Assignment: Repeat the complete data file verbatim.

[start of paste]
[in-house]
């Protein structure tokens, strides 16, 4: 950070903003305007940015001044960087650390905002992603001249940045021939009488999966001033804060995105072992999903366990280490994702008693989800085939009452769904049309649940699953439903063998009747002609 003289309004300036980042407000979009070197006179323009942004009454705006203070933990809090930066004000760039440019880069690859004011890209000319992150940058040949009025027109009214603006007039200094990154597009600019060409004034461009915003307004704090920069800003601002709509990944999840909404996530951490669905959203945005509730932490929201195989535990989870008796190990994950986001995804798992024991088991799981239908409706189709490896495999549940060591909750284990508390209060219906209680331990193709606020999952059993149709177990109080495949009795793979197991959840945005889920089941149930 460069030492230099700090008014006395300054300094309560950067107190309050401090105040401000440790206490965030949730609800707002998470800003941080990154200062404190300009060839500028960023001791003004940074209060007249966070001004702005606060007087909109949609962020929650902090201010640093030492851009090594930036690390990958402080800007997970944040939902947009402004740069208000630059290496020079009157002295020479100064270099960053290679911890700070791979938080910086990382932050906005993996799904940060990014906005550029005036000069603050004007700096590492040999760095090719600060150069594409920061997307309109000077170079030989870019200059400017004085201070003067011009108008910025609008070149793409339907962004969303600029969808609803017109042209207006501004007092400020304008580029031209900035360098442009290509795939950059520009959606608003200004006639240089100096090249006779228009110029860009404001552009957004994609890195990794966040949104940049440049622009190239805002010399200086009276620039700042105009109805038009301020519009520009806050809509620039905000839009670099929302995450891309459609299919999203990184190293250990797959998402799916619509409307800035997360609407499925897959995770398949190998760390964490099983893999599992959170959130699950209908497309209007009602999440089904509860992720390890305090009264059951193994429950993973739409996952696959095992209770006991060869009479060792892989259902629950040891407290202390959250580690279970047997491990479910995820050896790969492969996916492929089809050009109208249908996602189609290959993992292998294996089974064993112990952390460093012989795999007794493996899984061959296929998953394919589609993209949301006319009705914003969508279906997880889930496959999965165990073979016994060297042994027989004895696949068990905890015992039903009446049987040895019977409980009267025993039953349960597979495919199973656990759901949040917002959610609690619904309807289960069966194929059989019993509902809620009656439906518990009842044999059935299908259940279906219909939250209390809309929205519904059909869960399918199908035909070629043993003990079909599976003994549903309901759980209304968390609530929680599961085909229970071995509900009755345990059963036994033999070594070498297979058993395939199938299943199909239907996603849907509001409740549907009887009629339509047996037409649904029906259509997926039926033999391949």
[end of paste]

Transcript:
[in-house]
């Protein structure tokens, strides 16, 4: 950070903003305007940015001044960087650390905002992603001249940045021939009488999966001033804060995105072992999903366990280490994702008693989800085939009452769904049309649940699953439903063998009747002609 003289309004300036980042407000979009070197006179323009942004009454705006203070933990809090930066004000760039440019880069690859004011890209000319992150940058040949009025027109009214603006007039200094990154597009600019060409004034461009915003307004704090920069800003601002709509990944999840909404996530951490669905959203945005509730932490929201195989535990989870008796190990994950986001995804798992024991088991799981239908409706189709490896495999549940060591909750284990508390209060219906209680331990193709606020999952059993149709177990109080495949009795793979197991959840945005889920089941149930 460069030492230099700090008014006395300054300094309560950067107190309050401090105040401000440790206490965030949730609800707002998470800003941080990154200062404190300009060839500028960023001791003004940074209060007249966070001004702005606060007087909109949609962020929650902090201010640093030492851009090594930036690390990958402080800007997970944040939902947009402004740069208000630059290496020079009157002295020479100064270099960053290679911890700070791979938080910086990382932050906005993996799904940060990014906005550029005036000069603050004007700096590492040999760095090719600060150069594409920061997307309109000077170079030989870019200059400017004085201070003067011009108008910025609008070149793409339907962004969303600029969808609803017109042209207006501004007092400020304008580029031209900035360098442009290509795939950059520009959606608003200004006639240089100096090249006779228009110029860009404001552009957004994609890195990794966040949104940049440049622009190239805002010399200086009276620039700042105009109805038009301020519009520009806050809509620039905000839009670099929302995450891309459609299919999203990184190293250990797959998402799916619509409307800035997360609407499925897959995770398949190998760390964490099983893999599992959170959130699950209908497309209007009602999440089904509860992720390890305090009264059951193994429950993973739409996952696959095992209770006991060869009479060792892989259902629950040891407290202390959250580690279970047997491990479910995820050896790969492969996916492929089809050009109208249908996602189609290959993992292998294996089974064993112990952390460093012989795999007794493996899984061959296929998953394919589609993209949301006319009705914003969508279906997880889930496959999965165990073979016994060297042994027989004895696949068990905890015992039903009446049987040895019977409980009267025993039953349960597979495919199973656990759901949040917002959610609690619904309807289960069966194929059989019993509902809620009656439906518990009842044999059935299908259940279906219909939250209390809309929205519904059909869960399918199908035909070629043993003990079909599976003994549903309901759980209304968390609530929680599961085909229970071995509900009755345990059963036994033999070594070498297979058993395939199938299943199909239907996603849907509001409740549907009887009629339509047996037409649904029906259509997926039926033999391949």